If U.S. beef producers were to abandon growth-promoting technology, it’s likely that other countries would increase beef production to capture the market share lost by U.S. producers. Within 15 years, Canada, Brazil, Argentina and Australia would increase beef exports by 36%, 24%, 11% and 5%, respectively.

“Just think about that extra 24% in Brazil,” she says. “Deforestation is a huge issue in South America. Just by doing something that some groups see as a sensible, positive thing – taking technology away from U.S. beef – we would see this 24% increase in beef exports from Brazil.”

That would require clearing nearly 17 million acres of rainforest by 2023, she estimates. “So, from a social point of view, that would have huge negative consequences, and also from a carbon point of view. So this really does have big global implications.”

Under that scenario, the four countries also would release 3.1 billion more metric tons (mt) of CO²eq. “So that 36% increase in beef from Canada means that by the year 2023, we’d have another 283 million metric tons (mmt) of carbon coming out of Canada to maintain the global beef supply,” she says. In addition, an extra 143 mmt would be produced from Argentina, 139 mmt from Australia, and the rest of the world would contribute 413 mmt.

“So on a global basis, we would see 3.1 billion mt more of carbon in 2023. Brazil would account for about 65% (2.16 billion mt) of that global increase because of lower productivity and efficiency of the beef production system and also the 17 million acres of rainforest being cut down.”

To put that into context, Capper says if the U.S. were to take technology out of the beef production process tomorrow, by the year 2023 that extra 3.1 billion mt of carbon would be like adding 523 million cars to the road. “That’s approximately equal to 2.3 times the cars that we have in the states now,” she says.

While the data on the environmental and economic benefits of growth-enhancing technologies is solid, Capper says it’s still difficult to defend beef industry technology from a social point of view.

In an effort to define some metrics to address that, she thought of school kids. Data indicates that school kids will consume about 11 lbs./year of beef in school lunches. Taking the additional beef produced from one carcass of an animal produced with implants and beta-agonists, she calculated it would supply seven kids with their beef-containing school lunches for a year.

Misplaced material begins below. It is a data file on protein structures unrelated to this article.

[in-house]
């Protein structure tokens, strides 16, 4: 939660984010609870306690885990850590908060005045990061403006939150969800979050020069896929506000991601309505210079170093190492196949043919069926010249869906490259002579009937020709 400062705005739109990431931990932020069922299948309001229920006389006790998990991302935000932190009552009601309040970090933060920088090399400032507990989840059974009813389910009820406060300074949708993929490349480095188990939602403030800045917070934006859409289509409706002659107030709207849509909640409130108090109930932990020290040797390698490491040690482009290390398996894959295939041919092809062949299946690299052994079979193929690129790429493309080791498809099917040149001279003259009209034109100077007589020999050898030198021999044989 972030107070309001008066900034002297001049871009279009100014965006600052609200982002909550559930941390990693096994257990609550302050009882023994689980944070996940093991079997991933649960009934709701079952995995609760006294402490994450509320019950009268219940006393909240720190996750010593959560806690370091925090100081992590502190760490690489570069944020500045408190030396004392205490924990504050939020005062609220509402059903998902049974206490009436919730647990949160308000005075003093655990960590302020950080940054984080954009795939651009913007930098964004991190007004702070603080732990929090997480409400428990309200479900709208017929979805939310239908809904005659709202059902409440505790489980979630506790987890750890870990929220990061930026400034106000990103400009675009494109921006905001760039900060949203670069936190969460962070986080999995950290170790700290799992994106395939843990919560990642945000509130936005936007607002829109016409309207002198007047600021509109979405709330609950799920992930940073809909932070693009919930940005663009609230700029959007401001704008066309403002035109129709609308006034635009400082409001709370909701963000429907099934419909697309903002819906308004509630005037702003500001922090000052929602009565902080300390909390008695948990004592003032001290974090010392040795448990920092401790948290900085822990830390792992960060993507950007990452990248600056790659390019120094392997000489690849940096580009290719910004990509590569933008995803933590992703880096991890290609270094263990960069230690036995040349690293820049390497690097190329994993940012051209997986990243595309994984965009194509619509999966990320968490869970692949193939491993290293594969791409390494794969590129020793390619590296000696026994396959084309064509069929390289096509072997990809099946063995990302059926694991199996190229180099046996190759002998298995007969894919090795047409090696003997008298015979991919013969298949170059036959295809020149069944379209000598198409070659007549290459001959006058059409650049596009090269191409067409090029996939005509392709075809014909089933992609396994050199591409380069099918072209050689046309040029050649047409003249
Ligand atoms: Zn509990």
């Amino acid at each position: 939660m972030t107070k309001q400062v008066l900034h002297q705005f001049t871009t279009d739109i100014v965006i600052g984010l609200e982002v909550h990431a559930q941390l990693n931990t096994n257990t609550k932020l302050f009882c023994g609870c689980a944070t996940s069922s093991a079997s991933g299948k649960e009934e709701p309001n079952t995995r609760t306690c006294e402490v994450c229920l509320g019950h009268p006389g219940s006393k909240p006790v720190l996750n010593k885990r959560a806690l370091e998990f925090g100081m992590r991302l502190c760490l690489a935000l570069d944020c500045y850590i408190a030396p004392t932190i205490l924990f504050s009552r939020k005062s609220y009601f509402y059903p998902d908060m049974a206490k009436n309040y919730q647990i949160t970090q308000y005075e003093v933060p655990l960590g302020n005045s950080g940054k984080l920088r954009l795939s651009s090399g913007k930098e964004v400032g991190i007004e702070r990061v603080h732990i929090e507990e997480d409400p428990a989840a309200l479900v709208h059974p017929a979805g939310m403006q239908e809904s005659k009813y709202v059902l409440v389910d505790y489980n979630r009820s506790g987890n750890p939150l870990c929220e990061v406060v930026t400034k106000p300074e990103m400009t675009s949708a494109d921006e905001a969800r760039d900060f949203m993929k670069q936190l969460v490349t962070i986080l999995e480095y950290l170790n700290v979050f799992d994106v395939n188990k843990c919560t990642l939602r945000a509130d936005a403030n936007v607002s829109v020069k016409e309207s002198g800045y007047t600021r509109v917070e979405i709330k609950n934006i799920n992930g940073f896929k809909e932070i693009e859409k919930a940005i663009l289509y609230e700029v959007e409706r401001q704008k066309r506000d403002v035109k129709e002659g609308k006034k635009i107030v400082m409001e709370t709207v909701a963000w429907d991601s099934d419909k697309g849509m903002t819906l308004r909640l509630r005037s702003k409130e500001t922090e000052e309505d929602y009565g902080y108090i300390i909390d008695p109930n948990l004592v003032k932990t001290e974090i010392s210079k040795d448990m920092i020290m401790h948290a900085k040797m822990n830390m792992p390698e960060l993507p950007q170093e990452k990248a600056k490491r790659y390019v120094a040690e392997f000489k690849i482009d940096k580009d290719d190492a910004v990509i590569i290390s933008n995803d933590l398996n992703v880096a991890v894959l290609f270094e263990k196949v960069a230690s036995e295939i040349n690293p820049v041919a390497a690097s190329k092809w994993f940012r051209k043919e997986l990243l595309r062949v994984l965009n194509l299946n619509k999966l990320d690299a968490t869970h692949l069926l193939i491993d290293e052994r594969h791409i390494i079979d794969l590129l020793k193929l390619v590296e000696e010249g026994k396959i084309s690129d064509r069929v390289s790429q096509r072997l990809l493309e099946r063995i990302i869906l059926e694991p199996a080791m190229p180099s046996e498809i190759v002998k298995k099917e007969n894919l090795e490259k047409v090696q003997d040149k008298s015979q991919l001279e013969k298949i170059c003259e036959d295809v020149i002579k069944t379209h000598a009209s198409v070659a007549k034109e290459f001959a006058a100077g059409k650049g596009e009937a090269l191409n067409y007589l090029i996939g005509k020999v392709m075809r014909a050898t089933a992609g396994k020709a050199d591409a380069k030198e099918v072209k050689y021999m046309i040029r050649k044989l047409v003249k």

“And I personally think those are the kind of metrics we’re going to have to find. Because if we talk about feeding the world, that works well from a happy, feely-touchy point of view,” Capper says.

“But the average person on the street, they say, ‘Of course I care about feeding the world, but really I care most about my kids and my family.’ So I really think we’ve got to be able to find these kinds of metrics to be able to defend the technology we use now. We are feeding kids with those 77 lbs. of boneless beef from the implant and from the beta-agonist. So we do have some positive social aspects for this.”

These technologies are important in terms of reducing impacts on land, water, fuel, carbon and other resources, she says. “These are not things that make some tiny little difference. They really make a big impact to our system. If we take them out, we become less competitive, other countries take up that slack and it really does have long-term economic, trade, and carbon implications.

“And we can talk about this until we’re blue in the face because we have good economic data, we have good environmental data. So the social aspect is the one where we’re going to potentially have the most issues in the future.”

For more information go to wsu.academia.edu/JudeCapper and www.sustainablebeef.org.